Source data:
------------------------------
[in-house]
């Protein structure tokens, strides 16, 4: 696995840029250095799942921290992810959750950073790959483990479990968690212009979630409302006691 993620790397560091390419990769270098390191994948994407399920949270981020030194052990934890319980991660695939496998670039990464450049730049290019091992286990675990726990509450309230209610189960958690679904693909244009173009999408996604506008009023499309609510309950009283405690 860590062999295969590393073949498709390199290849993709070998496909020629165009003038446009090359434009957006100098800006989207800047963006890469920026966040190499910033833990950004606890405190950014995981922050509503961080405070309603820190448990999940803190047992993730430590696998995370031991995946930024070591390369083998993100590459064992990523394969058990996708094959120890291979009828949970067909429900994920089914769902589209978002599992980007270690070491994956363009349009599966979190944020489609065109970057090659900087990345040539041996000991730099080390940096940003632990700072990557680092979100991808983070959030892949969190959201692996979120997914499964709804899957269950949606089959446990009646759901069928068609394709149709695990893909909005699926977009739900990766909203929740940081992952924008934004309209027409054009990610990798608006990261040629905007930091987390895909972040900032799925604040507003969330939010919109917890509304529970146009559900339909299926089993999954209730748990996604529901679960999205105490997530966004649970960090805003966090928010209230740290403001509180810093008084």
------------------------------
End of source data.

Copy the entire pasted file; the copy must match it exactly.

[in-house]
């Protein structure tokens, strides 16, 4: 696995840029250095799942921290992810959750950073790959483990479990968690212009979630409302006691 993620790397560091390419990769270098390191994948994407399920949270981020030194052990934890319980991660695939496998670039990464450049730049290019091992286990675990726990509450309230209610189960958690679904693909244009173009999408996604506008009023499309609510309950009283405690 860590062999295969590393073949498709390199290849993709070998496909020629165009003038446009090359434009957006100098800006989207800047963006890469920026966040190499910033833990950004606890405190950014995981922050509503961080405070309603820190448990999940803190047992993730430590696998995370031991995946930024070591390369083998993100590459064992990523394969058990996708094959120890291979009828949970067909429900994920089914769902589209978002599992980007270690070491994956363009349009599966979190944020489609065109970057090659900087990345040539041996000991730099080390940096940003632990700072990557680092979100991808983070959030892949969190959201692996979120997914499964709804899957269950949606089959446990009646759901069928068609394709149709695990893909909005699926977009739900990766909203929740940081992952924008934004309209027409054009990610990798608006990261040629905007930091987390895909972040900032799925604040507003969330939010919109917890509304529970146009559900339909299926089993999954209730748990996604529901679960999205105490997530966004649970960090805003966090928010209230740290403001509180810093008084």